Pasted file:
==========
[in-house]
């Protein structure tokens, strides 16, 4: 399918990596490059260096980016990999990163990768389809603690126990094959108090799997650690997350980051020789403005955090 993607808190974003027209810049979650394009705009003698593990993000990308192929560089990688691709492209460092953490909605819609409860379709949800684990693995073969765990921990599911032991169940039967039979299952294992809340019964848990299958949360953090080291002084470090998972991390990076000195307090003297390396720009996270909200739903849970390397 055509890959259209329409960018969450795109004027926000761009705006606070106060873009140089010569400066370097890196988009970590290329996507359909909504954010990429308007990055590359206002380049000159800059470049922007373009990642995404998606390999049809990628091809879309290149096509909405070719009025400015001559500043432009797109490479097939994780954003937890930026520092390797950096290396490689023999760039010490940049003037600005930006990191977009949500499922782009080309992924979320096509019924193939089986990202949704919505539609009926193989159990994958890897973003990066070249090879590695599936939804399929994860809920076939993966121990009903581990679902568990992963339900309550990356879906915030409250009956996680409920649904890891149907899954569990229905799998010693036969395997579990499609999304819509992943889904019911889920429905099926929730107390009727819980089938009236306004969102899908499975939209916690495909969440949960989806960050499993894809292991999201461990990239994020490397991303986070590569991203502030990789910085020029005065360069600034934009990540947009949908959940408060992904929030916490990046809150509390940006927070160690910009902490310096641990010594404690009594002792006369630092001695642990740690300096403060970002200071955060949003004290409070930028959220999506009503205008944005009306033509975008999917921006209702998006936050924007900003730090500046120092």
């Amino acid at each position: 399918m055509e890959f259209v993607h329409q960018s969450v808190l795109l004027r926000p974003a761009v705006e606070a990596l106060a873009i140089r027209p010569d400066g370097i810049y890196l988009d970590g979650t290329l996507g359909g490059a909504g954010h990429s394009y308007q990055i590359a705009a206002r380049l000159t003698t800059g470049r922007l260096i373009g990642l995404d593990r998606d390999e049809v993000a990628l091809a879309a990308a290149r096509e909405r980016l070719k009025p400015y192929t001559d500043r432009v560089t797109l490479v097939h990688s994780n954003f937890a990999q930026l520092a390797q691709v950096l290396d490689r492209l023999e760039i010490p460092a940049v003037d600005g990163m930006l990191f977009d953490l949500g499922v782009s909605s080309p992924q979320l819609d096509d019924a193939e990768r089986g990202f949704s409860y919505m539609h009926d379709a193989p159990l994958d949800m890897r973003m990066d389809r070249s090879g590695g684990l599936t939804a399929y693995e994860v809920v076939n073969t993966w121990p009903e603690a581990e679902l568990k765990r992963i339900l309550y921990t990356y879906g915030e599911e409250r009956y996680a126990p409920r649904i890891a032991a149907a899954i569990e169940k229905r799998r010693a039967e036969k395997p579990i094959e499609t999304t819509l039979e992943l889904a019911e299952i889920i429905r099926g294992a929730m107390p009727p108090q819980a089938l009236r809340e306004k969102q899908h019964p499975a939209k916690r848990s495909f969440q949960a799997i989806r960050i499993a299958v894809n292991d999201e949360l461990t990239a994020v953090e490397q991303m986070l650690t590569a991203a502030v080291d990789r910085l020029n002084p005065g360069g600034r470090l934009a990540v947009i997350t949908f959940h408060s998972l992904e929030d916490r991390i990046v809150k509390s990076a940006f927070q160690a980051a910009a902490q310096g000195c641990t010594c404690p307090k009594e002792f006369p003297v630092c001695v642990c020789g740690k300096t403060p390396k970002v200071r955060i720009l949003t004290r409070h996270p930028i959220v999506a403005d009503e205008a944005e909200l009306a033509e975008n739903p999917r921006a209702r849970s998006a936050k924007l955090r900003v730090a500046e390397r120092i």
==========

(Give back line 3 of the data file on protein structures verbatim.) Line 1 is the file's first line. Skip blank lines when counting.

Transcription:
């Amino acid at each position: 399918m055509e890959f259209v993607h329409q960018s969450v808190l795109l004027r926000p974003a761009v705006e606070a990596l106060a873009i140089r027209p010569d400066g370097i810049y890196l988009d970590g979650t290329l996507g359909g490059a909504g954010h990429s394009y308007q990055i590359a705009a206002r380049l000159t003698t800059g470049r922007l260096i373009g990642l995404d593990r998606d390999e049809v993000a990628l091809a879309a990308a290149r096509e909405r980016l070719k009025p400015y192929t001559d500043r432009v560089t797109l490479v097939h990688s994780n954003f937890a990999q930026l520092a390797q691709v950096l290396d490689r492209l023999e760039i010490p460092a940049v003037d600005g990163m930006l990191f977009d953490l949500g499922v782009s909605s080309p992924q979320l819609d096509d019924a193939e990768r089986g990202f949704s409860y919505m539609h009926d379709a193989p159990l994958d949800m890897r973003m990066d389809r070249s090879g590695g684990l599936t939804a399929y693995e994860v809920v076939n073969t993966w121990p009903e603690a581990e679902l568990k765990r992963i339900l309550y921990t990356y879906g915030e599911e409250r009956y996680a126990p409920r649904i890891a032991a149907a899954i569990e169940k229905r799998r010693a039967e036969k395997p579990i094959e499609t999304t819509l039979e992943l889904a019911e299952i889920i429905r099926g294992a929730m107390p009727p108090q819980a089938l009236r809340e306004k969102q899908h019964p499975a939209k916690r848990s495909f969440q949960a799997i989806r960050i499993a299958v894809n292991d999201e949360l461990t990239a994020v953090e490397q991303m986070l650690t590569a991203a502030v080291d990789r910085l020029n002084p005065g360069g600034r470090l934009a990540v947009i997350t949908f959940h408060s998972l992904e929030d916490r991390i990046v809150k509390s990076a940006f927070q160690a980051a910009a902490q310096g000195c641990t010594c404690p307090k009594e002792f006369p003297v630092c001695v642990c020789g740690k300096t403060p390396k970002v200071r955060i720009l949003t004290r409070h996270p930028i959220v999506a403005d009503e205008a944005e909200l009306a033509e975008n739903p999917r921006a209702r849970s998006a936050k924007l955090r900003v730090a500046e390397r120092i």